Ashraf os-Sadat Marzieh (March 22, 1924 – October 13, 2010), known professionally as Marzieh, was a Tehran-born singer of Persian traditional music. Known as the great diva of Persian traditional song, her voice represented the 60-year sufferings of a nation and the strength of Iranian women against stoning and misogyny of the mullahs’ ruling Iran.
Her parents were fond of arts and her relatives included a number of sculptors, painters, miniaturists, and musicians. Her mother encouraged her to sing and supported her artistic activities throughout her life.
Marzieh said, “At a time when Iranian families rarely let their daughters study, my father albeit a clergy encouraged me to go to school and learn the sciences of the time. When I started singing, it was not normal for a woman to become a singer.
“In the meantime, it was not enough to have a good voice. A singer had to go to school and learn the classical theory of music. A large number of masters of music had to endorse her. One had to be knowledgeable about the theory of music. I spent long years studying the art under the supervision of the greatest masters of Persian music before I started singing.”
Marzieh began her career in the early 1940s and was for decades a ubiquitous presence on radio and in concert. Over the years she performed for many world leaders, including Queen Elizabeth II, Charles de Gaulle, and Richard Nixon.
Marzieh was famed for her vast repertory, said to span a thousand songs. She worked with some of the greatest 20th-century Persian songwriters and composers like Ali Tajvidi, Parviz Yahaghi, Homayoun Khorram, Rahim Moeini Kermanshahi, and Bijan Taraghi. Marzieh also sang with the Farabi Orchestra, conducted by Morteza Hannaneh, a pioneer of Persian polyphonic music during the 1960s and 1970s.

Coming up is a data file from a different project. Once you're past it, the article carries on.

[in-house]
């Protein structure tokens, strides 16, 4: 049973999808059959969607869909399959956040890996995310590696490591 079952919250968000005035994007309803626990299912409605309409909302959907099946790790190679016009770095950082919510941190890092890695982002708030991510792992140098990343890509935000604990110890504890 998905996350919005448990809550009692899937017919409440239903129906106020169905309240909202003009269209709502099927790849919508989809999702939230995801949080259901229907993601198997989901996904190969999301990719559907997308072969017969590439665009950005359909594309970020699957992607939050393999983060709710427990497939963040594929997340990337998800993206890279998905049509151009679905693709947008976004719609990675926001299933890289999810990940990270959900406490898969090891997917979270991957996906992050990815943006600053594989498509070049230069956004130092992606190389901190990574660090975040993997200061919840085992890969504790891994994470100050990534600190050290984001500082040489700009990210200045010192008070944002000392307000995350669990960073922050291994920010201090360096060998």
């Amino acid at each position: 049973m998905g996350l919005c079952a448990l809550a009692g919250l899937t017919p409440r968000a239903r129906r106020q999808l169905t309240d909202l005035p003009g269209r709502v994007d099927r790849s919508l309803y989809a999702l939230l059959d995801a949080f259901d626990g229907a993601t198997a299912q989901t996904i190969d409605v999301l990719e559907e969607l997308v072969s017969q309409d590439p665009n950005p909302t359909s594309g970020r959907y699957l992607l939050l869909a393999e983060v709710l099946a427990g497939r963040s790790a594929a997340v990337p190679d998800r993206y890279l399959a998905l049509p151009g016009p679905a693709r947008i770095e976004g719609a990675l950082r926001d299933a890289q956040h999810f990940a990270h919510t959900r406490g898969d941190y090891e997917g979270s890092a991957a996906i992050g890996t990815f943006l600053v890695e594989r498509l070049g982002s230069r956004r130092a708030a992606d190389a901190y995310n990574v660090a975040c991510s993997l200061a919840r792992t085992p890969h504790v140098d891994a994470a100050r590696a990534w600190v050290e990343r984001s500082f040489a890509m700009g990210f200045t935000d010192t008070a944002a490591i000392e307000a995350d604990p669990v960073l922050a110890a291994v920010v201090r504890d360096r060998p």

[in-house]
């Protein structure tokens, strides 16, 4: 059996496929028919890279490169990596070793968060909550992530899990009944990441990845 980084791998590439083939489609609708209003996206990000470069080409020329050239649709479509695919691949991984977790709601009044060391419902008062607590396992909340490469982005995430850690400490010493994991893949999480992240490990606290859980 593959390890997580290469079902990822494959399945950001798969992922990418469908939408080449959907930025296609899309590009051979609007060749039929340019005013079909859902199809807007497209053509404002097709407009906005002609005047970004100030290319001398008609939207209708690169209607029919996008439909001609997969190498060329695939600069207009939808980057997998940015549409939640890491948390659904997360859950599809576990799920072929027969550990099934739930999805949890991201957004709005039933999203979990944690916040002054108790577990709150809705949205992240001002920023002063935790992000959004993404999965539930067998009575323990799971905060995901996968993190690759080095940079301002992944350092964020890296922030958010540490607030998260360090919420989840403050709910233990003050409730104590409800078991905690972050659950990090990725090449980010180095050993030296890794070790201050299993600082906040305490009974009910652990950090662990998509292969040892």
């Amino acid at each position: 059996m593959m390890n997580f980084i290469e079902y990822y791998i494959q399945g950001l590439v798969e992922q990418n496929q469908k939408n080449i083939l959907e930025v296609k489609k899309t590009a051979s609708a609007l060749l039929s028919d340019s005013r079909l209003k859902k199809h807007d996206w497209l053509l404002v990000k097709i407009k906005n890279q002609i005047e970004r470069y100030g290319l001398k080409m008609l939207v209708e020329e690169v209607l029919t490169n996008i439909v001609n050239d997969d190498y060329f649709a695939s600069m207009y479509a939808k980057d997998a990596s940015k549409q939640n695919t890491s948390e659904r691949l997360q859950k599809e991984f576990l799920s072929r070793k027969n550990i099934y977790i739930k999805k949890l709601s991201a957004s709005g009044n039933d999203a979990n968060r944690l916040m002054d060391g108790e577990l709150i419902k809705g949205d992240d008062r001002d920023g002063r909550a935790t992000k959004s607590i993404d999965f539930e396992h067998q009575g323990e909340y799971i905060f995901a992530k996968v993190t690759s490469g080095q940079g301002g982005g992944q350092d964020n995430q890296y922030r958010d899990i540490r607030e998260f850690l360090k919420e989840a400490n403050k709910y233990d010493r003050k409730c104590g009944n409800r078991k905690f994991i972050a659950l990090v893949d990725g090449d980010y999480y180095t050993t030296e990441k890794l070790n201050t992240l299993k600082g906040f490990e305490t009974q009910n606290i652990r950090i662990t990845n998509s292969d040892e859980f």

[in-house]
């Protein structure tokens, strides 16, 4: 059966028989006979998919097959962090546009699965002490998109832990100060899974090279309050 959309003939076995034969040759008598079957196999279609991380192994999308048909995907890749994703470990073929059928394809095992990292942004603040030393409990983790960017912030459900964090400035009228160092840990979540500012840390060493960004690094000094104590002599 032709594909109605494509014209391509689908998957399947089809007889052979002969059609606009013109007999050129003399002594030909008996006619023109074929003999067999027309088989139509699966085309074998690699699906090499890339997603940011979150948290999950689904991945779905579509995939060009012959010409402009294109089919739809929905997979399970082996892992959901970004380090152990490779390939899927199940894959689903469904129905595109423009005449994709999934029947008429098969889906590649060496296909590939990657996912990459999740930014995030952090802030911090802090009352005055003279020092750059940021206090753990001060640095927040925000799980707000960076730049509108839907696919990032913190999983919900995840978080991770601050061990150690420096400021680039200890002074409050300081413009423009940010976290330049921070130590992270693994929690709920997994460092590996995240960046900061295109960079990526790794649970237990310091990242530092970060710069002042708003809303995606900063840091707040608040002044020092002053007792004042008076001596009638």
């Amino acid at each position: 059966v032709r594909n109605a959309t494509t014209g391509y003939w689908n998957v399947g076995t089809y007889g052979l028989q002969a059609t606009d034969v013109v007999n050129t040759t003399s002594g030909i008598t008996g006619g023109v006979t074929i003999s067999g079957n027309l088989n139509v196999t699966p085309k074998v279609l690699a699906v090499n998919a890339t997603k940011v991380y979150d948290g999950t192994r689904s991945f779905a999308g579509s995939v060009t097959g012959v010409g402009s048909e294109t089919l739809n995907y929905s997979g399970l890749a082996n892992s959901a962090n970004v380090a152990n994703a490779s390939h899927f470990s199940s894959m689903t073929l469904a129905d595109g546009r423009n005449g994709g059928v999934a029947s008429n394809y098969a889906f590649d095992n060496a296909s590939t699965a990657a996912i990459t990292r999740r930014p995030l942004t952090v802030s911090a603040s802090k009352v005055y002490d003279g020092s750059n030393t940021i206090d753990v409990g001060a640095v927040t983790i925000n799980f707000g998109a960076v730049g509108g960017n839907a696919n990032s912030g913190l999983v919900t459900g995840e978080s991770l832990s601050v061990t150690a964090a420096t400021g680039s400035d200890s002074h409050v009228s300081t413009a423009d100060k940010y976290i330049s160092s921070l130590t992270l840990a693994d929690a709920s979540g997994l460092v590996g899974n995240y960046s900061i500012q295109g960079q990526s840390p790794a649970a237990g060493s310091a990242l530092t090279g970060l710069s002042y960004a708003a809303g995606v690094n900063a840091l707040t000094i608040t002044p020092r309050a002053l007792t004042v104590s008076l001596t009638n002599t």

Her first major public performance was in 1942 when she played the principal role of Shirin at the Jame’e Barbud opera house in the Persian operetta Shirin and Farhad.
In 1979, after the Shah was overthrown, Iran became a theocracy led by Khomeini. The fundamentalist clerics who ran the country deemed the arts, including music, inimical to the new order. As an artist who was also a woman, Marzieh, doubly marginalized, was barred from performing. She retreated to her farm in the countryside and did not sing in public for a decade and a half.
During this period, Marzieh was told that she could appear before audiences of women only. She considered this stricture unacceptable and continued her silence, practicing in private where no one could hear her. “I sang for the birds, for the river, the trees, and the flowers,” she told The Washington Times in 1995, “but not the mullahs.”
She told the Daily Telegraph that in order to continue her vocal practice she used to walk by night from her home in the historic north-Tehran Niavaran foothills to her cabin in the mountains, where she would sing next to a roaring waterfall: “Nobody could hear me. I sang to the stars and the rocks.”